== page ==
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SILENT CIVILIAN
'Rebirth of the Temple' (Mediaskare)

Review by Greg Maki
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Two years ago, when frontman Jonny Santos left Spineshank, the remaining band members cited their desire to play heavier music as one of the reasons for the split. They should be eating those words now that Santos has returned in Silent Civilian, whose debut album is nothing short of a modern metal masterpiece. Rebirth of the Temple is a powerful musical statement combining the best elements of today’s heavy music and the thrash bands that inspired Santos in his younger days.

After the atmospheric “Intro – Call to Arms,” Silent Civilian turns up the volume for the next 11 songs. It’s not until the album closer, the reflective “Live Again,” that the listener gets a chance to relax – but don’t get too comfortable, as even that song has time to rock.

Santos stands front and center, handling both vocals and guitars. As is common today, he alternates between screaming and singing. But the simple fact is he does both better than most. He puts as much emotion into his screaming as he does into his singing and comes up with some of the most memorable melodies I’ve heard in a long time. He also varies the song structure, avoiding the easy trap of screaming through the verses and singing in the choruses of every song. As a guitarist, Santos is not at all rusty, even though he did not play during his eight years in Spineshank. He busts out ferocious riff after ferocious riff and shreds his way through solos on all of the tracks, some of which top the six-minute mark (the album as a whole clocks in at just under 65 minutes). The highlights for guitar buffs are “The Song Remains Un-Named,” “Divided” and “Wrath.” Credit also must be given to Tim Mankowski, who also played guitar on the album but left the band about 10 days into its first tour. And we can’t forget the rhythm section. Drummer Chris Mora is a rising star, with his thunderous beats combining with Henno’s rumbling bass to give the band a rock-solid backbone.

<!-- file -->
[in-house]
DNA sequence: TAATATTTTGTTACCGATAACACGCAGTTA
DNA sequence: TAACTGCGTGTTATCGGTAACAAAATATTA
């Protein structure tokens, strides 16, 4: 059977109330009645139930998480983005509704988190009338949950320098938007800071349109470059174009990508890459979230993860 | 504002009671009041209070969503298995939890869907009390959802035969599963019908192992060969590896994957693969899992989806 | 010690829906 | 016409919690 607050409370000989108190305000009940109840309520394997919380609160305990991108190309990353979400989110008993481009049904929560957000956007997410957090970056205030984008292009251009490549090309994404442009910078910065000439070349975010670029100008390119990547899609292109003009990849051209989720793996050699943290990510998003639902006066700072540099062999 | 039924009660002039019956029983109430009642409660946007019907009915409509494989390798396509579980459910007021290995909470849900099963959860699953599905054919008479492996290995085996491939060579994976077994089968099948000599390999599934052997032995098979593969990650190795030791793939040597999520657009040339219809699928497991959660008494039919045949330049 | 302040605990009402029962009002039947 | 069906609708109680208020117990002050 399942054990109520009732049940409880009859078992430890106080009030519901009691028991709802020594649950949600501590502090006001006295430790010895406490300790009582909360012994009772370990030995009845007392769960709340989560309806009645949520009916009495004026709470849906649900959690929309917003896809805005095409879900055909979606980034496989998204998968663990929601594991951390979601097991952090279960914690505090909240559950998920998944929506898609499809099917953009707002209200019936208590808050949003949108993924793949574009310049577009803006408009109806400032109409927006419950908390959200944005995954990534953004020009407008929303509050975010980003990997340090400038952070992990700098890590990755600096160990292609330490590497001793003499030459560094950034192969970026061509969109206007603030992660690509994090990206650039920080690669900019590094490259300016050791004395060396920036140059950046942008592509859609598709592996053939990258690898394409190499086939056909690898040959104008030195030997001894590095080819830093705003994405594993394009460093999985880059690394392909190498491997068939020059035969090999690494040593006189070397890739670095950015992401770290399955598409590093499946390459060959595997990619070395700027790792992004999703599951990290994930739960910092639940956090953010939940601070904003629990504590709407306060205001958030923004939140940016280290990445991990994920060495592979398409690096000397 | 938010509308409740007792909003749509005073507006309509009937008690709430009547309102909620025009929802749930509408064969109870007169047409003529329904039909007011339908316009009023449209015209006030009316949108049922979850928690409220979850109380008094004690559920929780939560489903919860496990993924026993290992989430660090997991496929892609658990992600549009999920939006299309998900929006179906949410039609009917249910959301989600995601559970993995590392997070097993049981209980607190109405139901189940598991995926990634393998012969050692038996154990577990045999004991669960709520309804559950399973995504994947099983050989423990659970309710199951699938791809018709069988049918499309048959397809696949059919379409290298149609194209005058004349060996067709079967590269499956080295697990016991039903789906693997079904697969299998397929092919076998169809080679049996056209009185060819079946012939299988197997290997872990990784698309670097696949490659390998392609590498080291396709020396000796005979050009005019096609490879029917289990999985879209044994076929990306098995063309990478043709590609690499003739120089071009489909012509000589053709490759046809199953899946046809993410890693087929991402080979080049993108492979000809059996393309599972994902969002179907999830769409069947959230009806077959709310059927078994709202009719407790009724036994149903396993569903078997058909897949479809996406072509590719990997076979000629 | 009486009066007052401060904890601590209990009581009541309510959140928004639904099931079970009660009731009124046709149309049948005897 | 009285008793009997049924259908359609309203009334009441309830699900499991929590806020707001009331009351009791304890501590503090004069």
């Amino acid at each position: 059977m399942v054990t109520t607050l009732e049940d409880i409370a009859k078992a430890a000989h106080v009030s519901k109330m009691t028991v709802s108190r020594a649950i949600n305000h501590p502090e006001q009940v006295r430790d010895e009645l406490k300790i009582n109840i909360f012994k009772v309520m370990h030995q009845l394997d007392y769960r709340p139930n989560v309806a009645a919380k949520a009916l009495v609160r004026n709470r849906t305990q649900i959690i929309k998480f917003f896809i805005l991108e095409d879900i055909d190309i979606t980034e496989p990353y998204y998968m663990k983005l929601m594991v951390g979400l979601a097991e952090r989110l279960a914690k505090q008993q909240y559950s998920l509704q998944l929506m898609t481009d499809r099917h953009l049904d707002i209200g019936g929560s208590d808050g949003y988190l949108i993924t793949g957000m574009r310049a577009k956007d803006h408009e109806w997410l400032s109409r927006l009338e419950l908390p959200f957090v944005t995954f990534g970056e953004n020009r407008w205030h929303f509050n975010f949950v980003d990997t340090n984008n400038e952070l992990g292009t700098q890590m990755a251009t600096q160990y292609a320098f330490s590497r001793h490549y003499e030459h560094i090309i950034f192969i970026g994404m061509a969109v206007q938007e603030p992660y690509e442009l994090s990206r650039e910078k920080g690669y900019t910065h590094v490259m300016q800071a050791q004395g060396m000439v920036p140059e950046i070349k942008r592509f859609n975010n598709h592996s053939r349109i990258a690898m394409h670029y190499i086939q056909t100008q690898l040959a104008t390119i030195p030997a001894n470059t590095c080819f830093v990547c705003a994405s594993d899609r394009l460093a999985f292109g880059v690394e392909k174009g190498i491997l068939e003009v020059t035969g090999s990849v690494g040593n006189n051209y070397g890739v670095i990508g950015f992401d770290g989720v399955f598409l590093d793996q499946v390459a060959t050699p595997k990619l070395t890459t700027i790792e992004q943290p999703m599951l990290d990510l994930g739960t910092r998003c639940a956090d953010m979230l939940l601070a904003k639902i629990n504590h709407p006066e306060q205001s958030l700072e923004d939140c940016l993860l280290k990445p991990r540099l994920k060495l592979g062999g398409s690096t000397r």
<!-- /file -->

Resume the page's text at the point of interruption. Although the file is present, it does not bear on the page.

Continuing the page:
Lyrically, Santos covers a wide range of topics, from the political leanings behind the band’s name to the uncertainty he experienced after leaving Spineshank to pure rage. For the heaviest song on the disc, “Falling Down,” he drew his inspiration from the 1993 Michael Douglas movie of the same name. The title track, meanwhile, is a passionate, fist-pumping anthem with a powerful message of hope. (The chorus: “Pushing on each day/Keep our individuality/Elevate your mind/Strength within is what you need to find.”) “Live Again,” too, directly relates to Santos’ efforts to find himself before forming Silent Civilian. But there’s a refreshing lack of self-pity on this song and throughout the entire album. Santos clearly has emerged with great confidence, as a person, musician and songwriter.

Though this is Silent Civilian’s debut and the sound is unlike anything released by Santos’ previous band, he isn’t exactly new at this. This is not a matter of someone hopping on a bandwagon with the hopes of making a quick buck. Rebirth of the Temple is a remarkably mature album, more like something a band would release in the middle of their career at the height of their powers. It is easily the best album I have heard so far in 2006, and it holds its own with the best any recent years have to offer.